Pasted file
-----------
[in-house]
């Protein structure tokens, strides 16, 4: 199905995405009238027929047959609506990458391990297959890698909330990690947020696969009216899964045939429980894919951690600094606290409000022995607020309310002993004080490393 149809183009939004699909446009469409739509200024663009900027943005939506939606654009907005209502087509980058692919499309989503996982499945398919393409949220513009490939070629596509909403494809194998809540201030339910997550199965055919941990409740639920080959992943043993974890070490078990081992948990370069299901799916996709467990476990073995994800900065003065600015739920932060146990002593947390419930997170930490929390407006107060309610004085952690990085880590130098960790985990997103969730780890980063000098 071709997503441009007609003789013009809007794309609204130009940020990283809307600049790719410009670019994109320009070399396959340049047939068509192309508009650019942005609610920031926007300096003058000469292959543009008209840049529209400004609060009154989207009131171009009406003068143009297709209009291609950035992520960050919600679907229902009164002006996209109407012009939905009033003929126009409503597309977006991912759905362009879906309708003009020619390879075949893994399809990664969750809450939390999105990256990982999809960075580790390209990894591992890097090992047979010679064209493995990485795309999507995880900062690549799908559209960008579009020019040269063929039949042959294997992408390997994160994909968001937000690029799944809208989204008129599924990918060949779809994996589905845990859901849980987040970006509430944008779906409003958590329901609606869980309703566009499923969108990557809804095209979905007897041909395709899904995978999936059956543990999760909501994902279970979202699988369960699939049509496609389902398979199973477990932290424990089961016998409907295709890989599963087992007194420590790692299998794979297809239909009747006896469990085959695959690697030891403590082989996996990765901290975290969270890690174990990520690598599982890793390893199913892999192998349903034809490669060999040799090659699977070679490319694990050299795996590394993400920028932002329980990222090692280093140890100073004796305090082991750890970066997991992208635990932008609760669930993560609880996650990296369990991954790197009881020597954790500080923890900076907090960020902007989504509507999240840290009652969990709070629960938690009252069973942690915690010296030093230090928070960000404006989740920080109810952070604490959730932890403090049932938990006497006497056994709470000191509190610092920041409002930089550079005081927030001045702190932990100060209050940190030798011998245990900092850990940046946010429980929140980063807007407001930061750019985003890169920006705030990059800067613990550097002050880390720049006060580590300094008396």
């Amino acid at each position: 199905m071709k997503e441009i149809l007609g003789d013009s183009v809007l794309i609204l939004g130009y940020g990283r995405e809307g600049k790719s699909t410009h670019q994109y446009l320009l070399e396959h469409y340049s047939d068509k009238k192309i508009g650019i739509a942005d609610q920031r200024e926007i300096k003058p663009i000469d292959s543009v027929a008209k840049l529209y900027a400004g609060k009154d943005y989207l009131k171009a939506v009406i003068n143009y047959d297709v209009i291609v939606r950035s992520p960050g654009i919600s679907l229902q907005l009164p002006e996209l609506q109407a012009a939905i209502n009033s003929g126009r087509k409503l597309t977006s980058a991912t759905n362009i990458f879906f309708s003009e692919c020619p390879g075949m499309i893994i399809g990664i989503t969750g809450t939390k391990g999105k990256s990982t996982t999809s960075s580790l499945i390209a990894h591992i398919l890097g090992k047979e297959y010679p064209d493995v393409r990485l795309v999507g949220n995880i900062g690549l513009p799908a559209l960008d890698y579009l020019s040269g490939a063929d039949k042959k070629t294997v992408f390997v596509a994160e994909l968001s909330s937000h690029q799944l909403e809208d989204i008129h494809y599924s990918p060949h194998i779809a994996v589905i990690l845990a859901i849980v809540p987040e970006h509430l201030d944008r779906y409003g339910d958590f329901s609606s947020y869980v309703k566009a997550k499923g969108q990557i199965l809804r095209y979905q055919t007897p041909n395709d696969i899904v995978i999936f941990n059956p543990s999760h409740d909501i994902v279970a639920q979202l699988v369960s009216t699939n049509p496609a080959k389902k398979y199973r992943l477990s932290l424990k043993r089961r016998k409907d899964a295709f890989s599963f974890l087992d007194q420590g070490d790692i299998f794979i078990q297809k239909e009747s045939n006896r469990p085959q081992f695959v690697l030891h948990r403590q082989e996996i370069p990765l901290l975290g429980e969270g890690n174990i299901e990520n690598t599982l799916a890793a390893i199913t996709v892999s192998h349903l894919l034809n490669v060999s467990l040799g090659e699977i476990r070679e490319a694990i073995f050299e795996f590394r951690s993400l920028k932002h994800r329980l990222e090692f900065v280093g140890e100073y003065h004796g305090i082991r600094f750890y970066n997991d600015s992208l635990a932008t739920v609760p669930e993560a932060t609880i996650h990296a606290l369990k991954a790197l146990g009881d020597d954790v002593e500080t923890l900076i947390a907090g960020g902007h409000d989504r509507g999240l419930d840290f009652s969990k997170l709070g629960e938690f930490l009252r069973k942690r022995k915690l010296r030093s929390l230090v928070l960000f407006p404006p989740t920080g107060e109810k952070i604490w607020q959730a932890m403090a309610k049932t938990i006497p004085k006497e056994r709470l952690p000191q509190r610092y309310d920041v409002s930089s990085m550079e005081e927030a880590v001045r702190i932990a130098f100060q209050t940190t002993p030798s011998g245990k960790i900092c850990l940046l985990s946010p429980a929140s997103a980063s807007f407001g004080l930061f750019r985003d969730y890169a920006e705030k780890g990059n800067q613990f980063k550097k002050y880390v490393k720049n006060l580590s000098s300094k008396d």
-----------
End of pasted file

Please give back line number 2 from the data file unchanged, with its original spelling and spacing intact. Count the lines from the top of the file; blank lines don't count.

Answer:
């Protein structure tokens, strides 16, 4: 199905995405009238027929047959609506990458391990297959890698909330990690947020696969009216899964045939429980894919951690600094606290409000022995607020309310002993004080490393 149809183009939004699909446009469409739509200024663009900027943005939506939606654009907005209502087509980058692919499309989503996982499945398919393409949220513009490939070629596509909403494809194998809540201030339910997550199965055919941990409740639920080959992943043993974890070490078990081992948990370069299901799916996709467990476990073995994800900065003065600015739920932060146990002593947390419930997170930490929390407006107060309610004085952690990085880590130098960790985990997103969730780890980063000098 071709997503441009007609003789013009809007794309609204130009940020990283809307600049790719410009670019994109320009070399396959340049047939068509192309508009650019942005609610920031926007300096003058000469292959543009008209840049529209400004609060009154989207009131171009009406003068143009297709209009291609950035992520960050919600679907229902009164002006996209109407012009939905009033003929126009409503597309977006991912759905362009879906309708003009020619390879075949893994399809990664969750809450939390999105990256990982999809960075580790390209990894591992890097090992047979010679064209493995990485795309999507995880900062690549799908559209960008579009020019040269063929039949042959294997992408390997994160994909968001937000690029799944809208989204008129599924990918060949779809994996589905845990859901849980987040970006509430944008779906409003958590329901609606869980309703566009499923969108990557809804095209979905007897041909395709899904995978999936059956543990999760909501994902279970979202699988369960699939049509496609389902398979199973477990932290424990089961016998409907295709890989599963087992007194420590790692299998794979297809239909009747006896469990085959695959690697030891403590082989996996990765901290975290969270890690174990990520690598599982890793390893199913892999192998349903034809490669060999040799090659699977070679490319694990050299795996590394993400920028932002329980990222090692280093140890100073004796305090082991750890970066997991992208635990932008609760669930993560609880996650990296369990991954790197009881020597954790500080923890900076907090960020902007989504509507999240840290009652969990709070629960938690009252069973942690915690010296030093230090928070960000404006989740920080109810952070604490959730932890403090049932938990006497006497056994709470000191509190610092920041409002930089550079005081927030001045702190932990100060209050940190030798011998245990900092850990940046946010429980929140980063807007407001930061750019985003890169920006705030990059800067613990550097002050880390720049006060580590300094008396």